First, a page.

Position is one of the most useful and most complex of all the symbols in GD&T. The two methods of using Position discussed on this page will be RFS or Regardless of Feature Size and under a material condition (Maximum Material Condition or Least Material Condition). Position is always used with a feature of size.
A datum is theoretical exact plane, axis or point location that GD&T or dimensional tolerances are referenced to. You can think of them as an anchor for the entire part; where the other features are referenced from. A datum feature is usually an important functional feature that needs to be controlled during measurement as well.
GD&T Flatness is a common symbol that references how flat a surface is regardless of any other datum’s or features. It comes in useful if a feature is to be defined on a drawing that needs to be uniformly flat without tightening any other dimensions on the drawing. The flatness tolerance references two parallel planes (parallel to the surface that it is called out on) that define a zone where the entire reference surface must lie.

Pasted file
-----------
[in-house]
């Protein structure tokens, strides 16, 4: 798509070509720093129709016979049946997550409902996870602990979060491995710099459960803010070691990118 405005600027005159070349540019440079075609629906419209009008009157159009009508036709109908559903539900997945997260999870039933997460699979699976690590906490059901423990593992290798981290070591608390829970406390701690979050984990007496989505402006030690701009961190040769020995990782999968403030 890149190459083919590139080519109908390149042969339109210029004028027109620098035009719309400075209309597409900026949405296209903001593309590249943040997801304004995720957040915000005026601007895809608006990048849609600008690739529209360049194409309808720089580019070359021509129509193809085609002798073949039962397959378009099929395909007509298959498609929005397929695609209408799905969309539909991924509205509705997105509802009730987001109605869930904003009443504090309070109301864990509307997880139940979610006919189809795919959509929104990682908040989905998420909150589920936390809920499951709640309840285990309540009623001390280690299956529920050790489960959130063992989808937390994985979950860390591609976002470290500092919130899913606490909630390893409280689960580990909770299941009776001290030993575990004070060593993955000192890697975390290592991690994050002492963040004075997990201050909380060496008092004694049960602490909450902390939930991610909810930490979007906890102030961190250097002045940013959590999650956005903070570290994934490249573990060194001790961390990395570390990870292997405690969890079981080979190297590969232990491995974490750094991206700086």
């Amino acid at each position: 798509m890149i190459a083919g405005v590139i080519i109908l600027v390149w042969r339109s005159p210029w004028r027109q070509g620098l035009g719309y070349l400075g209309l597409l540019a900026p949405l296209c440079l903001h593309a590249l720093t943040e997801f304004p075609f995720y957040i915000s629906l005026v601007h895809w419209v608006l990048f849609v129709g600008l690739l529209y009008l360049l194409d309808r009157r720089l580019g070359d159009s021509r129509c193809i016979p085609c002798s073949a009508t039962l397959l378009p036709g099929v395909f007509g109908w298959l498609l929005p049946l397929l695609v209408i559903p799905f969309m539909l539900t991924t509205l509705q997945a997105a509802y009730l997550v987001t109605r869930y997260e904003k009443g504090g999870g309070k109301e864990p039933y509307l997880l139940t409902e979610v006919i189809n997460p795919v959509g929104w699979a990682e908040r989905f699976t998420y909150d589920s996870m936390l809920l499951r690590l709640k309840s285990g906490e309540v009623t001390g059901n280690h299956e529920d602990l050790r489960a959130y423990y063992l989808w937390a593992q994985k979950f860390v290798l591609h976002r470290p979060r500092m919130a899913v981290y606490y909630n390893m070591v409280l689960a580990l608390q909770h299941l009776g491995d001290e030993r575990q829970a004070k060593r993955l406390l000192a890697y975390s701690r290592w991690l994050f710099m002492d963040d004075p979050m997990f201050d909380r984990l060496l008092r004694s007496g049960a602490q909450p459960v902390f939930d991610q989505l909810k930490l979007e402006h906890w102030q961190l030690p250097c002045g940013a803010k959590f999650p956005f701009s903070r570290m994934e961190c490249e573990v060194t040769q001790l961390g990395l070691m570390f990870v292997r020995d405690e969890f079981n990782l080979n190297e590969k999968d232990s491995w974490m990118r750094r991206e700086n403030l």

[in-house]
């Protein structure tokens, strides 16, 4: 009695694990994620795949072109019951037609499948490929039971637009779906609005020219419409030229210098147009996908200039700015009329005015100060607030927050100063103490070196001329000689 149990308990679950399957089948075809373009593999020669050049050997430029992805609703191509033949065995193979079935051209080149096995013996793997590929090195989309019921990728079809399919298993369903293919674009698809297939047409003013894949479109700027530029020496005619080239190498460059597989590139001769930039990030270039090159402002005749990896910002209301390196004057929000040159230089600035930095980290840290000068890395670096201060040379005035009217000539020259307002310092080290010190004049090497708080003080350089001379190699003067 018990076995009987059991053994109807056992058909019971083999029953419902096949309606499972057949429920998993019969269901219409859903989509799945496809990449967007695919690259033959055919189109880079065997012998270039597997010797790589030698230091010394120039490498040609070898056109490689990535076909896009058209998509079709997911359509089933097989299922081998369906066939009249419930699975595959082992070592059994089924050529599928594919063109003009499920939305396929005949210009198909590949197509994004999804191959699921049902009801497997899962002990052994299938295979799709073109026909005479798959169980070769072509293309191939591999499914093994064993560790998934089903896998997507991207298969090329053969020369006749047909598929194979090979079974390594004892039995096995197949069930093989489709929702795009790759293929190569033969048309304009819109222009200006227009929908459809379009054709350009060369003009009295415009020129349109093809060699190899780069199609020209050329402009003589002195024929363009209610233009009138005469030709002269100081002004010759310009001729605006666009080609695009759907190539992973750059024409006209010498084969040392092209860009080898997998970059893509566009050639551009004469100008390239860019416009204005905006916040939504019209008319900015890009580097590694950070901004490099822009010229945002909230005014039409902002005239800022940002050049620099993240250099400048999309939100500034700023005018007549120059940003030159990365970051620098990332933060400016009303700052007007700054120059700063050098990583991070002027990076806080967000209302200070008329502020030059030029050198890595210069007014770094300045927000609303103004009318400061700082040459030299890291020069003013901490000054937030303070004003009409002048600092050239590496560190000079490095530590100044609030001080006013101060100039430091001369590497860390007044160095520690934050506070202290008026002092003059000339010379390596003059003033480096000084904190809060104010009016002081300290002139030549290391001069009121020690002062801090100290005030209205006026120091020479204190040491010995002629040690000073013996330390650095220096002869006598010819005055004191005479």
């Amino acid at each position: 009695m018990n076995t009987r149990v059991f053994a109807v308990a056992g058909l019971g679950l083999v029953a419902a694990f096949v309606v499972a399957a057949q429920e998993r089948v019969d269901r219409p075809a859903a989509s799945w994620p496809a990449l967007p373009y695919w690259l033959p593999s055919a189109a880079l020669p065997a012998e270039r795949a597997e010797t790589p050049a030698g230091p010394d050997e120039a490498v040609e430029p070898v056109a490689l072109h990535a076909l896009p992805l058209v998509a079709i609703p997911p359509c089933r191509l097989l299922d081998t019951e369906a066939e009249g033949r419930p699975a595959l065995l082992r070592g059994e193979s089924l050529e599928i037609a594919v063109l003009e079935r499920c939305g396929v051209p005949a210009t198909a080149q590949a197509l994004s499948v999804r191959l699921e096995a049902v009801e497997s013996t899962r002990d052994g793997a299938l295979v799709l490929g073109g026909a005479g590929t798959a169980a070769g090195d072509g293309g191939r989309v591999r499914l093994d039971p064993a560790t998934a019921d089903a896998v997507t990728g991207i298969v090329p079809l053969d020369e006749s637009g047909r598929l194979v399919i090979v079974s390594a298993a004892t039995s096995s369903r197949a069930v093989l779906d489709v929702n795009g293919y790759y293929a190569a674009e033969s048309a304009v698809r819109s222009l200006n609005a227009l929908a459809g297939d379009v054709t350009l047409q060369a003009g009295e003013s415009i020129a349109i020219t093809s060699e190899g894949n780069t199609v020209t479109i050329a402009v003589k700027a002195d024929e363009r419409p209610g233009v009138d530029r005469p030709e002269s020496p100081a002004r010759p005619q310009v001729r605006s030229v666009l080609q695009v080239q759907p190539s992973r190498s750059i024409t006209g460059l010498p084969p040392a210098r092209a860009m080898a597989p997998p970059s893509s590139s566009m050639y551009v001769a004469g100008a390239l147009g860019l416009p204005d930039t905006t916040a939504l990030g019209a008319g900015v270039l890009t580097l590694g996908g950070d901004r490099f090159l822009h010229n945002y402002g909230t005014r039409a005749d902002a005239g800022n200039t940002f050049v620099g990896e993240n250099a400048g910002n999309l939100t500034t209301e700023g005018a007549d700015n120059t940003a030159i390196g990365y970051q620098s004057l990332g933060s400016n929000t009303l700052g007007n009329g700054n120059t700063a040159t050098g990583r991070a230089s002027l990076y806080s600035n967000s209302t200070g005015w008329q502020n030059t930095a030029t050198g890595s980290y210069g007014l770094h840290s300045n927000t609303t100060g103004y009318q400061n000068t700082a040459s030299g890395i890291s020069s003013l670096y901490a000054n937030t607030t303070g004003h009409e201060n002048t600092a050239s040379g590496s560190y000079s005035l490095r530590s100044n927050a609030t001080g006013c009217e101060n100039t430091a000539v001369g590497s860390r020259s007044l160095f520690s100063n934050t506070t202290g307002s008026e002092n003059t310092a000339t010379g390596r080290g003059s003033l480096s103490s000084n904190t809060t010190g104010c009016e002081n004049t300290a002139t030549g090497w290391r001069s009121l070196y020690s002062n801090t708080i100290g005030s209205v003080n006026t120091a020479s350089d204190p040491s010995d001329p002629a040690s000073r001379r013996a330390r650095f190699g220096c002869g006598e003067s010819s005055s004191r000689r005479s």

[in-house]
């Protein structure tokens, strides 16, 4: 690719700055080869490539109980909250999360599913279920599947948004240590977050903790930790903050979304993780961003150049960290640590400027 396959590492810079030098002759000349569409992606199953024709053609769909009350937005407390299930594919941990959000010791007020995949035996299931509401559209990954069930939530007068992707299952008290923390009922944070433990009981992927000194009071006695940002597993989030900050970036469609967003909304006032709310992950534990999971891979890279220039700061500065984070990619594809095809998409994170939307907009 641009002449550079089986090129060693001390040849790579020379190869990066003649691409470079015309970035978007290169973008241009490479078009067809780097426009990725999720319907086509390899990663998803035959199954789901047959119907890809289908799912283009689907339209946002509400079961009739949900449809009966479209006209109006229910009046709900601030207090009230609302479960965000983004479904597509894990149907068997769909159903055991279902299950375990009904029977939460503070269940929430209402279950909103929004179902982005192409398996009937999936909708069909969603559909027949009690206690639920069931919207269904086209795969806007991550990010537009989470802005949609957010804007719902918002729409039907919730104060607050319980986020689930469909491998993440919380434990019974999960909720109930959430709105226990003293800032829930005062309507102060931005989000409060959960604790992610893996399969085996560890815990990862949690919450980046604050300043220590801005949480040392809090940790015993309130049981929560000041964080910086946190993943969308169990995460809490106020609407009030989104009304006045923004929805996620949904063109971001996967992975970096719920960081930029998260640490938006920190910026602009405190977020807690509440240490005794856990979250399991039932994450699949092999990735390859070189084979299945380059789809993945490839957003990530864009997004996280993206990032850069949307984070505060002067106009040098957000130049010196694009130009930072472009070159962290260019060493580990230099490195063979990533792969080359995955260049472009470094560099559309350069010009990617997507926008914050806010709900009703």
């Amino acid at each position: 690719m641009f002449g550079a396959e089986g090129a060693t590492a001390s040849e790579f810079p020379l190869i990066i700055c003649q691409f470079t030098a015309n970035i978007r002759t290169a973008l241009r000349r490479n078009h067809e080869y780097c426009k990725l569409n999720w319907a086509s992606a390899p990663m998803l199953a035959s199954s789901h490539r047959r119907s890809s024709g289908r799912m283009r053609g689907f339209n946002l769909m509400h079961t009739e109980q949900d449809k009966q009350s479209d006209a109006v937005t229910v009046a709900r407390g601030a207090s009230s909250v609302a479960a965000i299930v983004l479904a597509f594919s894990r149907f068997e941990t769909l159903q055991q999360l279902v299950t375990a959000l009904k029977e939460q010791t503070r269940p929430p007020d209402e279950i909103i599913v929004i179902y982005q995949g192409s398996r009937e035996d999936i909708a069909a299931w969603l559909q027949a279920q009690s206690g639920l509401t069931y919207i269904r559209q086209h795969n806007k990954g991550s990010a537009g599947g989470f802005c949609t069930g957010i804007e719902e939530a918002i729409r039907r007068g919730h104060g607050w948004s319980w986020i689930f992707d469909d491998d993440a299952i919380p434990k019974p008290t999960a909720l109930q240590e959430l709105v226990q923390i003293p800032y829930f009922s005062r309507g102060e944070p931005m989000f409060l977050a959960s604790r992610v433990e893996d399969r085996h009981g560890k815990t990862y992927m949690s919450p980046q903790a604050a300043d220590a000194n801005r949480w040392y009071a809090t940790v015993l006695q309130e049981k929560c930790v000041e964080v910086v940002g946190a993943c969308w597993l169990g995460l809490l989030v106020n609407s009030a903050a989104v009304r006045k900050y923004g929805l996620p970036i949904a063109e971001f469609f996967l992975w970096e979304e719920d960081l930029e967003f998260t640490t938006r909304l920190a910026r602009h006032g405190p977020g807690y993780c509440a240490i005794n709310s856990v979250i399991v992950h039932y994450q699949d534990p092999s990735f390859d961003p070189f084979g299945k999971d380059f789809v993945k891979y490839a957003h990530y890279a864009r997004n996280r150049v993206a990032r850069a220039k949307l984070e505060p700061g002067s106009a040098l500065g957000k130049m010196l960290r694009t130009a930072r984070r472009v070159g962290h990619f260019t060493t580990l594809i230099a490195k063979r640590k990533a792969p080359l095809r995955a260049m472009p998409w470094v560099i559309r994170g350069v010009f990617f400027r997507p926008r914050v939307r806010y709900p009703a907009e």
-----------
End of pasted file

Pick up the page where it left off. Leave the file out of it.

The standard form of straightness is a 2-Dimensional tolerance that is used to ensure that a part is uniform across a surface or feature. Straightness can apply to either a flat feature such as the surface of a block, or it can apply to the surface of a cylinder along the axial direction. It is defined as the variance of the surface within a specified line on that surface.
GD&T Rule #1, also known as the Envelope principle, states that the form of a regular feature of size is controlled by its “limits of size." Limits of size, or otherwise known as size tolerances, can be seen in many forms. A few of them are symmetric, unilateral, and bilateral.
A countersink consists of a conical hole that is coaxial to a cylindrical hole, where the angle of the cone is determined by the fastener to be used. The purpose of a countersink is to allow a fastener, typically a flathead screw, to sit slightly below the surface of the part.